Why do we designate places as having heritage value?

    Heritage is important in understanding the story of an area – its history, identity and diversity, and how it has shaped us and our world today. Heritage is diverse and consists of places such as buildings, monuments, gardens, cemeteries, cultural landscapes and archaeological sites. As a community, we share the responsibility to identify and protect what is important and pass on these places to future generations, so they will understand what came before them.

    What is the Local Heritage Survey?

    The Local Heritage Survey (formerly the Municipal Heritage Inventory) is a database of heritage places in the City of Fremantle, which have been assessed for their aesthetic, historic, social or scientific value. It contains an invaluable collection of heritage information for more than 5000 places across the local government area and a record of each place can be found in the inHerit database, which is managed by the Department of Planning, Lands and Heritage.

    The purposes of a Local Heritage Survey are to:

    • Identify and record places that are, or may become, of cultural heritage significance in the district.
    • Assist the City in making and implementing decisions that are in harmony with cultural heritage values.
    • Provide a cultural and historical record of the district.
    • Provide an accessible public record of places of cultural heritage significance to the district.
    • Assist the local government in preparing a heritage list or list of heritage areas under a local planning scheme.

    It does not, by itself, have any legal implications for the protection and development of places.


    What is a heritage area?

    A heritage area is a collection of places with shared cultural heritage significance, such as the West End or Hilton Garden Suburb. Heritage areas are recognised in the Local Planning Scheme and policies can be adopted for a heritage area to conserve and enhance the streetscape, key heritage features, notable character etc. There are currently 26 heritage areas across the City of Fremantle.

    What are Aboriginal Heritage sites and heritage places?

    An Aboriginal Heritage site or place is one that is of cultural heritage significance to persons of Aboriginal descent, or is associated with the Aboriginal people and is considered to be of importance and significance to the cultural heritage of the State. These places are administered by the Department of Planning, Lands and Heritage, in accordance with the Aboriginal Heritage Act 1972.

    What types of heritage listings exist?

    There are several different types of heritage listing which can apply to a place, from world heritage through national and state listing, down to local listing. The implications of each listing type are different, due to the relative cultural heritage value of a place.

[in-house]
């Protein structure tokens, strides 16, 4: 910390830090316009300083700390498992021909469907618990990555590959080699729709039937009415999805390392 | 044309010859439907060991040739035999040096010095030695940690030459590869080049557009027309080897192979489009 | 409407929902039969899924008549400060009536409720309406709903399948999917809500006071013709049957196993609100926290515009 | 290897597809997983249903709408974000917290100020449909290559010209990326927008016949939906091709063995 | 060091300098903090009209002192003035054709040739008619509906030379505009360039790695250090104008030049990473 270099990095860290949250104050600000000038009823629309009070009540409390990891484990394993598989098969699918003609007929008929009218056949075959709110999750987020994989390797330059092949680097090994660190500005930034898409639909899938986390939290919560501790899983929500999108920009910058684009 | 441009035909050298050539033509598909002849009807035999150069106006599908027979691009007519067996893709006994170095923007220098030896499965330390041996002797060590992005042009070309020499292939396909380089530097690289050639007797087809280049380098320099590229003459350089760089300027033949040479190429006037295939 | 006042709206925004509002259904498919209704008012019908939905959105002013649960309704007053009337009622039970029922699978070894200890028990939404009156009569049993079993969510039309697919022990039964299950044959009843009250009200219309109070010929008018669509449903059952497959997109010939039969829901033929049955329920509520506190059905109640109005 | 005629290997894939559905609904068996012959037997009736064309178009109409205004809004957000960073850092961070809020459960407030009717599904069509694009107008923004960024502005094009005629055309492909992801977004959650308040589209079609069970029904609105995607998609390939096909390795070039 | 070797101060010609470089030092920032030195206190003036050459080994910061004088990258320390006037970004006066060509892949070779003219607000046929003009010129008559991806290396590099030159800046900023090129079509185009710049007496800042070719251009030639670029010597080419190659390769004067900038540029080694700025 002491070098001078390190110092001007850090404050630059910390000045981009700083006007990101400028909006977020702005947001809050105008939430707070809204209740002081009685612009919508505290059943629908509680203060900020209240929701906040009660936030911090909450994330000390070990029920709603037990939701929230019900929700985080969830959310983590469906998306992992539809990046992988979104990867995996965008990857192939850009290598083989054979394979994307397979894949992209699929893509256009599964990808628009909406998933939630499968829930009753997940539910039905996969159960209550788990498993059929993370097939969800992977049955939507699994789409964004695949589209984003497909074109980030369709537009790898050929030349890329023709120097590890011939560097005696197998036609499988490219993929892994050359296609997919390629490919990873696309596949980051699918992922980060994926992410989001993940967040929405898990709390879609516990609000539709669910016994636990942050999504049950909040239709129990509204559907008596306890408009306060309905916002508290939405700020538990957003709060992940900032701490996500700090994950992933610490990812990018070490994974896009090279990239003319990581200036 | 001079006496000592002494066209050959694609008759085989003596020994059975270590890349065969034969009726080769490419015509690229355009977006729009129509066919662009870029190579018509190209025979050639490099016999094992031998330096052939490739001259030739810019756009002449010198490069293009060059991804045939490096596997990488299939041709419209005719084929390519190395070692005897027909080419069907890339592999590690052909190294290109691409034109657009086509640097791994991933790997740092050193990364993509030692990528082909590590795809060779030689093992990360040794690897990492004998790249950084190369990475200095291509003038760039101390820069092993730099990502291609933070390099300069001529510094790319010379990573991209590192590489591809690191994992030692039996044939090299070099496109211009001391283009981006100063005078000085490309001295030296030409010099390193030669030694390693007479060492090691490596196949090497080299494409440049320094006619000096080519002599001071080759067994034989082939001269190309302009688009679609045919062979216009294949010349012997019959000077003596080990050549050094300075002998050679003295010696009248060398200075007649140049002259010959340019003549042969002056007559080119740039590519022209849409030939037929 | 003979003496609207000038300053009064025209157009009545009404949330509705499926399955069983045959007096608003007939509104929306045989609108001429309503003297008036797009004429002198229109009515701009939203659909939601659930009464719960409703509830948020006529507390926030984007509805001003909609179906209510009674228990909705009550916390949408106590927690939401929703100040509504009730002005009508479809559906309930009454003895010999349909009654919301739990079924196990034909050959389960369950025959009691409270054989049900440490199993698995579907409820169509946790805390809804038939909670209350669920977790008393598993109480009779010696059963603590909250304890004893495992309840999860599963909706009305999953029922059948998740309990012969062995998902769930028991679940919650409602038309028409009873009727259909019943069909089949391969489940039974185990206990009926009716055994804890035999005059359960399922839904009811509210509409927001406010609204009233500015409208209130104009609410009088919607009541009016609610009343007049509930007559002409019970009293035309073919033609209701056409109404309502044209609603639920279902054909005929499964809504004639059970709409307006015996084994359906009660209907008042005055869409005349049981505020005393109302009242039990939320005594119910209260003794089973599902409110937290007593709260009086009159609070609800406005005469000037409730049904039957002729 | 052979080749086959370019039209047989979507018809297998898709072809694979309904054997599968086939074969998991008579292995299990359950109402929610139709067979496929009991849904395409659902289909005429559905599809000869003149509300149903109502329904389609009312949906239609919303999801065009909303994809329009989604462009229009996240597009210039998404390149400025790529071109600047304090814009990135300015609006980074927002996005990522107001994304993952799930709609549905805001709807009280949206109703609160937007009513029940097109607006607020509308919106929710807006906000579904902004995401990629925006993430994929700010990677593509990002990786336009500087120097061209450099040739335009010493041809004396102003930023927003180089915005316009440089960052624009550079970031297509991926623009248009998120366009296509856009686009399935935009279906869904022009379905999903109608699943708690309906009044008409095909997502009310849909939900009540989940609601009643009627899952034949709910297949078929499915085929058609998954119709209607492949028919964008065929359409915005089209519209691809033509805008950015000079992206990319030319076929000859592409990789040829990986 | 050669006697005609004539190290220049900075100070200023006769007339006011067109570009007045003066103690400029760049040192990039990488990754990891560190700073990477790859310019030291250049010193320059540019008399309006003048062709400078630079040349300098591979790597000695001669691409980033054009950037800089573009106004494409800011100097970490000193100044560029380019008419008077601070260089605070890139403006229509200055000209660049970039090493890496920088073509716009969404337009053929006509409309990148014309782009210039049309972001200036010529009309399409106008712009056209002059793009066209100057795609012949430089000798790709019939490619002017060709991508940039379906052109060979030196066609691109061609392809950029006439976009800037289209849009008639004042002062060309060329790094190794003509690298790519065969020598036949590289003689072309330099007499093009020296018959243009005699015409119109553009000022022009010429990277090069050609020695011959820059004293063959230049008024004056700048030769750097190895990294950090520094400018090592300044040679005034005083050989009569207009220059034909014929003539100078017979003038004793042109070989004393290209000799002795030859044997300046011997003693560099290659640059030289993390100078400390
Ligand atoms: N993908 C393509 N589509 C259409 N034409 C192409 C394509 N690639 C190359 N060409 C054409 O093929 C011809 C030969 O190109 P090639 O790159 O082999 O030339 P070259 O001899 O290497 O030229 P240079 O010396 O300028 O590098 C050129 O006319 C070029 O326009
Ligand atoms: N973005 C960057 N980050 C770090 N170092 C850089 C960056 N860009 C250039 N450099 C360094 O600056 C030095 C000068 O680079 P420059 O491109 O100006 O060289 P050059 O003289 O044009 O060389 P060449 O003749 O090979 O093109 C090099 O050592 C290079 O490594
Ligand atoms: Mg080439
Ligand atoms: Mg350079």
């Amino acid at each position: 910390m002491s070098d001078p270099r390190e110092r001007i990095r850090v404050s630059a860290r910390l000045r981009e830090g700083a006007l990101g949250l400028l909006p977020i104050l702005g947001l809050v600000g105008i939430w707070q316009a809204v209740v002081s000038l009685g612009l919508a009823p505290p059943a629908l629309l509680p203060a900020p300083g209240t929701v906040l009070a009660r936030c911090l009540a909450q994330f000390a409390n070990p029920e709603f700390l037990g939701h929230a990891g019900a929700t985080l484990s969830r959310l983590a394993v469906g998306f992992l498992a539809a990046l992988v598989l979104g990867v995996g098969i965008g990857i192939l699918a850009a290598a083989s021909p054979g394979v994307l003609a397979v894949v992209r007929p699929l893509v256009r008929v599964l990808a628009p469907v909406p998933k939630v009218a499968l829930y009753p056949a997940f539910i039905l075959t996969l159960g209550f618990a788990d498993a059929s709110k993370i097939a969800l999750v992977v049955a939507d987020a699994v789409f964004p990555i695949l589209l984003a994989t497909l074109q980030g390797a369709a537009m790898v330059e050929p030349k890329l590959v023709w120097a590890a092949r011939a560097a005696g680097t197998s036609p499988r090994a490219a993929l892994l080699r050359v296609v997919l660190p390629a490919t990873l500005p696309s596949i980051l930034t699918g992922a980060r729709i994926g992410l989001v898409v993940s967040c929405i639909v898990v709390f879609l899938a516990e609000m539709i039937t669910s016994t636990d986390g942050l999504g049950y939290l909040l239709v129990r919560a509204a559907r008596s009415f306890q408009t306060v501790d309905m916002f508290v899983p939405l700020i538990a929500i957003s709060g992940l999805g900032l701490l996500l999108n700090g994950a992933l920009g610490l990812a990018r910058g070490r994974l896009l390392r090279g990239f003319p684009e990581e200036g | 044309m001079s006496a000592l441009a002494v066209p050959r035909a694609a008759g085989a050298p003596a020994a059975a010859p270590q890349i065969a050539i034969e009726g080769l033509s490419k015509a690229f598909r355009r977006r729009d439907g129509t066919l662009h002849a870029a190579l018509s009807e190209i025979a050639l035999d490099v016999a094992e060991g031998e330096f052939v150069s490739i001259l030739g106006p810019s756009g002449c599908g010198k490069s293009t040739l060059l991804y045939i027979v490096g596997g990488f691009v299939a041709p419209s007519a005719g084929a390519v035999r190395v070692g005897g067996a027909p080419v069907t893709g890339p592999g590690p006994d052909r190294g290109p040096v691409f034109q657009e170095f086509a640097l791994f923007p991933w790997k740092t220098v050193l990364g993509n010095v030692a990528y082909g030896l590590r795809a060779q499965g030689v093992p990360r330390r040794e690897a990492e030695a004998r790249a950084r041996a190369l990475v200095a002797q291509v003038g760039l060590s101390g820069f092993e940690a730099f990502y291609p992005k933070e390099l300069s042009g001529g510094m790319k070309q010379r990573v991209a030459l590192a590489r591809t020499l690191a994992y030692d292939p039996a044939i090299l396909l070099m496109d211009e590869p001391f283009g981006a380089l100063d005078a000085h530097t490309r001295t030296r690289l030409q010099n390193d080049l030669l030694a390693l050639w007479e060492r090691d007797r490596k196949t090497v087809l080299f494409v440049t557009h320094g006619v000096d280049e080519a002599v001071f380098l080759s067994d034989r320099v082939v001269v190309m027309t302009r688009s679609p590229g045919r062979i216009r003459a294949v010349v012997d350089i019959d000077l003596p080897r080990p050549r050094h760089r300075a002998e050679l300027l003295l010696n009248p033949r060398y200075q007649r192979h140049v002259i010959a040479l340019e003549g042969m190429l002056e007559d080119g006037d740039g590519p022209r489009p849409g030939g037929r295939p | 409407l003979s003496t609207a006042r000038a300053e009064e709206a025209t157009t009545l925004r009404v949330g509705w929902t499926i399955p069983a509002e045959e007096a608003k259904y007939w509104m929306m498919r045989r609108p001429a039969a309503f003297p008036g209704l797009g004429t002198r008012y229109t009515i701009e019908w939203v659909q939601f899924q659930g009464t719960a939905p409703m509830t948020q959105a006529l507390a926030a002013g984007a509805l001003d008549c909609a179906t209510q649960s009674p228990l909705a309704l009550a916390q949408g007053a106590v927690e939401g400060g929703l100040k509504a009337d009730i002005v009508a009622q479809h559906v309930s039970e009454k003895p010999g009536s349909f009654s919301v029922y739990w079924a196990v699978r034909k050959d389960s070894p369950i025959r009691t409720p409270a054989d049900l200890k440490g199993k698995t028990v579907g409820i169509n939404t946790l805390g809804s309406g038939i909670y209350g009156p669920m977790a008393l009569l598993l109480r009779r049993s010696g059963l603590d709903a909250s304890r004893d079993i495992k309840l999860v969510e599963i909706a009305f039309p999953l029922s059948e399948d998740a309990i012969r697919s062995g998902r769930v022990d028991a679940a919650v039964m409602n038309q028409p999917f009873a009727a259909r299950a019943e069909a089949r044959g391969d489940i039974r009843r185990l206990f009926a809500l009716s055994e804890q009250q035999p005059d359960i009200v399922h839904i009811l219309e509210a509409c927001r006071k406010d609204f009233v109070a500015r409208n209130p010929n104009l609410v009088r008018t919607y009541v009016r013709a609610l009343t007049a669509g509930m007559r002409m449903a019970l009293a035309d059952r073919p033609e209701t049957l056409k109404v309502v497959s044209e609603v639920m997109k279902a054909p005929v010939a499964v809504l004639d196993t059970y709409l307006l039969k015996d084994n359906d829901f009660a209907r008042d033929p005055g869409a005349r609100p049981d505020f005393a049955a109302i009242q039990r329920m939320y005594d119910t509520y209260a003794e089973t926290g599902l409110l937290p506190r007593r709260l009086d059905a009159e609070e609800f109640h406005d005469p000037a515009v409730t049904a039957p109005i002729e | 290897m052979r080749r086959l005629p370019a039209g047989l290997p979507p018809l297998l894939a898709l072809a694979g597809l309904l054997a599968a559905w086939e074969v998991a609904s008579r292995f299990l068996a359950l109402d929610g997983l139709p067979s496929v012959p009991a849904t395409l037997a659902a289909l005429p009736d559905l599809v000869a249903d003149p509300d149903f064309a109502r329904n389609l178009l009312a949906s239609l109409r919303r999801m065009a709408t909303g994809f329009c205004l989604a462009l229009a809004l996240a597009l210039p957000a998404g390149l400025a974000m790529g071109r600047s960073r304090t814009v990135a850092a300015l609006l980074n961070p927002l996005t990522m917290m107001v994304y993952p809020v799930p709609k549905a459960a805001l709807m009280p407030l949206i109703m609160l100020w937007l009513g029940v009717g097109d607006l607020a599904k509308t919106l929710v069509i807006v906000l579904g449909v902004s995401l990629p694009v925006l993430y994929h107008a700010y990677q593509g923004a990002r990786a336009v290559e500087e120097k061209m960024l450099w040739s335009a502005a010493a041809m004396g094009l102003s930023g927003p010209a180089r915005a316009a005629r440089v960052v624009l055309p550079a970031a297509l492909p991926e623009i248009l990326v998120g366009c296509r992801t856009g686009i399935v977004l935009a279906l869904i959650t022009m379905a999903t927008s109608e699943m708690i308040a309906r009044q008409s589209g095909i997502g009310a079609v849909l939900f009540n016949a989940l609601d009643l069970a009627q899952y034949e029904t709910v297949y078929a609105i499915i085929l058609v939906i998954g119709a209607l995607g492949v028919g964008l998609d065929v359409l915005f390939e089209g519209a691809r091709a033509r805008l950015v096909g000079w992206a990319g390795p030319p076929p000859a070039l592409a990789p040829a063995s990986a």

What is the UNESCO World Heritage List?

    The United Nations Educational, Scientific and Cultural Organization (UNESCO) World Heritage List was established for the identification, protection and preservation of cultural and natural heritage around the world considered to be of outstanding value to humanity.  This is embodied in an international treaty called the Convention concerning the Protection of the World Cultural and Natural Heritage, adopted by UNESCO in 1972.  Fremantle Prison is the only UNESCO World Heritage listed place within the City of Fremantle and one of only four listed places in Western Australia.  It is listed as one of eleven Australian Convict Sites, which present the best surviving examples of large-scale convict transportation and the colonial expansion of European powers through the presence and labour of convicts.

    What is the National Heritage List?

    The National Heritage List is Australia’s list of natural, historic and Indigenous places of outstanding significance to the nation.  The National Heritage List is an instrument of the Environment Protection and Biodiversity Conservation Act 1999 and is administered by the federal Department of Environment.  Again, Fremantle Prison is the only nationally listed heritage place within the City of Fremantle.

    What is the State Register of Heritage Places?

    The State Register of Heritage Places is a list of places that represent the story of Western Australia’s history and development, administered by the Heritage Council of Western Australia. Places in the State Register include buildings, structures, gardens, cemeteries, memorials, landscapes and archaeological sites.

    Entry in the Register is reserved for places of State cultural heritage significance and is the highest recognition afforded at the State level. Heritage places are entered in the State Register after an assessment and registration process which includes extensive consultation with owners, local governments and other stakeholders.

    What is the Local Planning Scheme Heritage List?